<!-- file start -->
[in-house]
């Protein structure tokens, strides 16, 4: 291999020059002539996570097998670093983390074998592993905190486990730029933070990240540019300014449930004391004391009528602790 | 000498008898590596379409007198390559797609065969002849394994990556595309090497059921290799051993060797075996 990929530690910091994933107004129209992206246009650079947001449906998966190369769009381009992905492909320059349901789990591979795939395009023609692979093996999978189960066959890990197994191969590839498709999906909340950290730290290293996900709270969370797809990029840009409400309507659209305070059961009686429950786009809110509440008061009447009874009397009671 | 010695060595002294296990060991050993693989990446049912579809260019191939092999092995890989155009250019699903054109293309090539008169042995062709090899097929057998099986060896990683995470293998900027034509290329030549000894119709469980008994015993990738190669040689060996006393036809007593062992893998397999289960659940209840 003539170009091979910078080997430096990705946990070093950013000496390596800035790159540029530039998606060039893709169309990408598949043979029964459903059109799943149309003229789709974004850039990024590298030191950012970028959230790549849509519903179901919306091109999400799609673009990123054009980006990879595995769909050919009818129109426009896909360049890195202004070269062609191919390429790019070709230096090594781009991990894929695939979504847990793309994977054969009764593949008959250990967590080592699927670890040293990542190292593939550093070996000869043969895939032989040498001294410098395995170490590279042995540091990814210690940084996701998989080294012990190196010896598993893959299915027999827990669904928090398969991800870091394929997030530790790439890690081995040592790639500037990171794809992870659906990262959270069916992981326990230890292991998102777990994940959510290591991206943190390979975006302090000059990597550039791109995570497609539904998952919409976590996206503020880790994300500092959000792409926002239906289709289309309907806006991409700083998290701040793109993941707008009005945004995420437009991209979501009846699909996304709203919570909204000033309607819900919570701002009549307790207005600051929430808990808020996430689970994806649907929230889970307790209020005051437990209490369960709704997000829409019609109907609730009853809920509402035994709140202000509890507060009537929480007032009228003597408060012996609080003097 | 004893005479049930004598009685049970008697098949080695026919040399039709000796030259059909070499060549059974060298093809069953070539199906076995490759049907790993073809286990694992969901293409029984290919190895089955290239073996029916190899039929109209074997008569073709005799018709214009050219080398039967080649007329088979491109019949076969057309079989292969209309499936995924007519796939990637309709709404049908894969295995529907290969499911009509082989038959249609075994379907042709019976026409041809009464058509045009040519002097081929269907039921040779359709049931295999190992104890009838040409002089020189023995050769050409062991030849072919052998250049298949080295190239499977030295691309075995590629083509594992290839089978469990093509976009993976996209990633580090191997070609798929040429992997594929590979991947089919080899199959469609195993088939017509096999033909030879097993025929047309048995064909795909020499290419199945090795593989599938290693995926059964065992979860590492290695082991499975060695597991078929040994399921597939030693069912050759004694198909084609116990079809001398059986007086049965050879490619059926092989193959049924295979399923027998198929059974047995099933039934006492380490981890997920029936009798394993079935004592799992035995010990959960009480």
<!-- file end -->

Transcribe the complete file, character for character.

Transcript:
[in-house]
């Protein structure tokens, strides 16, 4: 291999020059002539996570097998670093983390074998592993905190486990730029933070990240540019300014449930004391004391009528602790 | 000498008898590596379409007198390559797609065969002849394994990556595309090497059921290799051993060797075996 990929530690910091994933107004129209992206246009650079947001449906998966190369769009381009992905492909320059349901789990591979795939395009023609692979093996999978189960066959890990197994191969590839498709999906909340950290730290290293996900709270969370797809990029840009409400309507659209305070059961009686429950786009809110509440008061009447009874009397009671 | 010695060595002294296990060991050993693989990446049912579809260019191939092999092995890989155009250019699903054109293309090539008169042995062709090899097929057998099986060896990683995470293998900027034509290329030549000894119709469980008994015993990738190669040689060996006393036809007593062992893998397999289960659940209840 003539170009091979910078080997430096990705946990070093950013000496390596800035790159540029530039998606060039893709169309990408598949043979029964459903059109799943149309003229789709974004850039990024590298030191950012970028959230790549849509519903179901919306091109999400799609673009990123054009980006990879595995769909050919009818129109426009896909360049890195202004070269062609191919390429790019070709230096090594781009991990894929695939979504847990793309994977054969009764593949008959250990967590080592699927670890040293990542190292593939550093070996000869043969895939032989040498001294410098395995170490590279042995540091990814210690940084996701998989080294012990190196010896598993893959299915027999827990669904928090398969991800870091394929997030530790790439890690081995040592790639500037990171794809992870659906990262959270069916992981326990230890292991998102777990994940959510290591991206943190390979975006302090000059990597550039791109995570497609539904998952919409976590996206503020880790994300500092959000792409926002239906289709289309309907806006991409700083998290701040793109993941707008009005945004995420437009991209979501009846699909996304709203919570909204000033309607819900919570701002009549307790207005600051929430808990808020996430689970994806649907929230889970307790209020005051437990209490369960709704997000829409019609109907609730009853809920509402035994709140202000509890507060009537929480007032009228003597408060012996609080003097 | 004893005479049930004598009685049970008697098949080695026919040399039709000796030259059909070499060549059974060298093809069953070539199906076995490759049907790993073809286990694992969901293409029984290919190895089955290239073996029916190899039929109209074997008569073709005799018709214009050219080398039967080649007329088979491109019949076969057309079989292969209309499936995924007519796939990637309709709404049908894969295995529907290969499911009509082989038959249609075994379907042709019976026409041809009464058509045009040519002097081929269907039921040779359709049931295999190992104890009838040409002089020189023995050769050409062991030849072919052998250049298949080295190239499977030295691309075995590629083509594992290839089978469990093509976009993976996209990633580090191997070609798929040429992997594929590979991947089919080899199959469609195993088939017509096999033909030879097993025929047309048995064909795909020499290419199945090795593989599938290693995926059964065992979860590492290695082991499975060695597991078929040994399921597939030693069912050759004694198909084609116990079809001398059986007086049965050879490619059926092989193959049924295979399923027998198929059974047995099933039934006492380490981890997920029936009798394993079935004592799992035995010990959960009480």